It's never easy when your loyalties are torn between two cities, especially the ones that share a love-hate relationship. I always struggle to take sides in any Chennai vs Bengaluru face-off. There are some contests like Chennai's edge with its never ending beaches or Bengaluru's sublime weather through much of the year. Some CSK fans might add the IPL rivalry to that list but that's an argument that is never likely to end. Just like the debate around which city does Masala Dosa better. This is the point I wear my Bengaluru hat, I'm partial to the Bengaluru Masala dose over Chennai's masala dosai.
It could be my Malleshwaram connection. This is one of the few slivers of Bangalore that hasn't completely changed, where the city's old-timers can still find comfortingly familiar sights and smells that help them jog down memory lane. It's here that I enjoyed crispy Masala doses for Sunday breakfast as a child - my aunt's dose and chutney are legendary in her circle. This is also the area where emblematic establishments like CTR Shri Sagar (originally established as Central Tiffin Room) continue to charm a whole new generation of gourmands with their masala dose.
(Also Read: 5 Most Popular Veg Restaurants in Bangalore)
Not far from Malleshwaram and close to the Bangalore Golf Club is ITC Windsor. Raj Pavilion, the hotel's all-day diner offers an extensive selection of local cuisine. And they get two things that most Bangaloreans very seriously - filter coffee and masala dose, dead right. Just a week ago I enjoyed the masala dose here (see recipe below).
Iconic Bengaluru establishments like MTR 1924 (branches across the city) and Vidyarthi Bhavan in Gandhi Bazaar where acrobatic waitstaff tiptoe through the cramped dining area juggling stacks of masala doses, are popular weekend breakfast hangouts. It's best if you can go to these dose hotspots super early to beat the weekend crowds. You can watch the blob of bene melt over your bisi (Kannada for hot) dose before you sink your teeth into it. Of course, you could try a healthier version at home minus the ghee and still aim for a crispy dosa with this recipe:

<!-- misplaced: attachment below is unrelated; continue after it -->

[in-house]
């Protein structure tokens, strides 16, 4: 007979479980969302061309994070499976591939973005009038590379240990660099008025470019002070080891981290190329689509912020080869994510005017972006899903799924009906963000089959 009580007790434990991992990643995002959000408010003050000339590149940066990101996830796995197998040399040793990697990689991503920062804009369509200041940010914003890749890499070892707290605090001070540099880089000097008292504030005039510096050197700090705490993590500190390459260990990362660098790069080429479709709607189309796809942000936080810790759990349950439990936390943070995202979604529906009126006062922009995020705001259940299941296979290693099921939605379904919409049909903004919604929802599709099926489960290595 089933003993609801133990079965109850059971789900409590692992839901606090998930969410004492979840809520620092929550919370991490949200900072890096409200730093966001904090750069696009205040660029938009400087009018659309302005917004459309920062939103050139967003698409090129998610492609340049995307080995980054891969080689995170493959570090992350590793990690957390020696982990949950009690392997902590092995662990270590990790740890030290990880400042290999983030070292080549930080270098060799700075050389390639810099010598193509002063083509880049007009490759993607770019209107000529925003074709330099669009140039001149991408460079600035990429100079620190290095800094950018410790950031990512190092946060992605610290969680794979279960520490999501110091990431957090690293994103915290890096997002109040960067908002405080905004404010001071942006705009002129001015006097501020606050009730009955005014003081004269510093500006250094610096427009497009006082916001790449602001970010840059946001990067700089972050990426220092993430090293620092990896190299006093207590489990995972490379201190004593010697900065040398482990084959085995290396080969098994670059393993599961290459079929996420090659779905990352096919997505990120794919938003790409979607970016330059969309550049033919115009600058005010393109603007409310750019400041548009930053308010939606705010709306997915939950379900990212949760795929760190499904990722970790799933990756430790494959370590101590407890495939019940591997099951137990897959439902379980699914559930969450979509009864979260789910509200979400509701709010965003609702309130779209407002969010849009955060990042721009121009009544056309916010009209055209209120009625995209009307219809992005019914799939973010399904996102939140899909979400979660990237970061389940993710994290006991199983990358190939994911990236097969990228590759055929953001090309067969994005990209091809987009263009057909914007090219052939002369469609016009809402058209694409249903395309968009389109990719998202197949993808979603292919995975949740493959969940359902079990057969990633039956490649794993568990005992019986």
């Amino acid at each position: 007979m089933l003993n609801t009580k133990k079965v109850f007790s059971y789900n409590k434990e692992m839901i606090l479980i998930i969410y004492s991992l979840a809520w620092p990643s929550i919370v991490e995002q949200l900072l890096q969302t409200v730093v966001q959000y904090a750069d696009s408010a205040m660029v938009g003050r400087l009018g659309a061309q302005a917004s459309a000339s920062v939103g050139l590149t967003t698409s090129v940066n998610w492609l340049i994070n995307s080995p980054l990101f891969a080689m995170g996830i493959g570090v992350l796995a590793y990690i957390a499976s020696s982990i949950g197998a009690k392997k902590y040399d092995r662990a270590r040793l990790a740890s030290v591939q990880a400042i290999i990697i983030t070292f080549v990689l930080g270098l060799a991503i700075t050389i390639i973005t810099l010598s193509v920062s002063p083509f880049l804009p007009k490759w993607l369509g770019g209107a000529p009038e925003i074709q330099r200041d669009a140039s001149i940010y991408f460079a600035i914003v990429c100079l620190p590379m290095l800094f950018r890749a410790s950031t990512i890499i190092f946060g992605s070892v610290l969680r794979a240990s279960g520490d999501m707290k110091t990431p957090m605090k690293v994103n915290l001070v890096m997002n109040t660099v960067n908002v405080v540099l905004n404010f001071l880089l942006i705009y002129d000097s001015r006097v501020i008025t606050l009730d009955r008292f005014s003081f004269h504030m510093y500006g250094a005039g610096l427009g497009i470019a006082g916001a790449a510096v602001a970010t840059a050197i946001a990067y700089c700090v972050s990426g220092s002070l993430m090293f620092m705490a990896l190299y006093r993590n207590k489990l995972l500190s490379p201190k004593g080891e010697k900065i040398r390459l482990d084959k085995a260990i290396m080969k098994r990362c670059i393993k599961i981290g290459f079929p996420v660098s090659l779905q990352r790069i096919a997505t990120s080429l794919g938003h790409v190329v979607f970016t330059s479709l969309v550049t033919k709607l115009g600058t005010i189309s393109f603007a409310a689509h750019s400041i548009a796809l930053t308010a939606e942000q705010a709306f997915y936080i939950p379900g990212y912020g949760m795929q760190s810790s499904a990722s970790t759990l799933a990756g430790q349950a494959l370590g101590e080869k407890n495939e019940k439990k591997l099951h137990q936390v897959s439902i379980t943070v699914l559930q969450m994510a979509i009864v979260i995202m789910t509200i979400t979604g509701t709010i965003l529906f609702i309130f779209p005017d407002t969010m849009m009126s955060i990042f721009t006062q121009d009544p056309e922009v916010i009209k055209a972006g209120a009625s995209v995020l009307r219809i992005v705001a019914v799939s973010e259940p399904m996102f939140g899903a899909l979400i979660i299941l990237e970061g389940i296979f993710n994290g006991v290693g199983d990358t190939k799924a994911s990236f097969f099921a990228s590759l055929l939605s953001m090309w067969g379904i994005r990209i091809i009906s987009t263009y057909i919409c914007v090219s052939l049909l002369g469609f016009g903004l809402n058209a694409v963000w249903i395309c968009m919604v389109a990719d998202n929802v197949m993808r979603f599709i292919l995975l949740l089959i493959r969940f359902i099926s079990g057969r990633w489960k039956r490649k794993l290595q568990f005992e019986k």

Bengaluru's Masala Dosa Recipe | How To Make Bengaluru's Masala Dose
(Recipe Courtesy - Raj Pavilion, IT Windsor, Bengaluru)
For the Dosa:
- Urad dal, washed: 500 gm
- Raw rice 2.1 kg
- Idli rice 840 gm
- Channa dal 100 gm
- Poha 100 gm
- Fenugreek seeds 10 gm
- Salt (to taste)
- Sugar 50 gm
- Refined oil 45 ml
1. Soak the rice and the dal in water for at least 2 hours.
2. Now strain the water and grind the rice and dal into smooth paste along with fenugreek seeds with required water. Rest it overnight for fermentation.
3. Add salt and sugar to the batter one hour before preparing dosa
4. Pour the batter on a hot plate, cook it with oil (or ghee)
5. Serve hot
For the filling (Palya)
- Potatoes 1.5 kg
- Salt 10 gm
- Oil 150 ml
- Split Bengal gram 15 gm
- Urad lentil, washed 25 gm
- Mustard seeds 8 gms
- Curry leaves 15 gm
- Red (Bydagi) chili 15 gm
- Green chili, slit 35 gm
- Ginger julienne 75 gm
- Onion, slice 400 gm
- Turmeric 7 gm
- Fresh coriander 15 gm
1. Boil the Potatoes with salt, peel it and keep aside
2. In a hot pan of oil add mustard and let it splutter. Roast the channa dal, chillies. curry leaves and urad dal in the same oil.
3. Add the sliced ginger, green chillies and sliced onion to the tempering. Let the onion turn translucent.
4. Sprinkle salt and turmeric powder, sauté well.
5. Mash the potatoes and mix well to the tempering.
6. Check for seasoning and serve.
About Ashwin RajagopalanI am the proverbial slashie - a content architect, writer, speaker and cultural intelligence coach. School lunch boxes are usually the beginning of our culinary discoveries.That curiosity hasn’t waned. It’s only got stronger as I’ve explored culinary cultures, street food and fine dining restaurants across the world. I’ve discovered cultures and destinations through culinary motifs. I am equally passionate about writing on consumer tech and travel.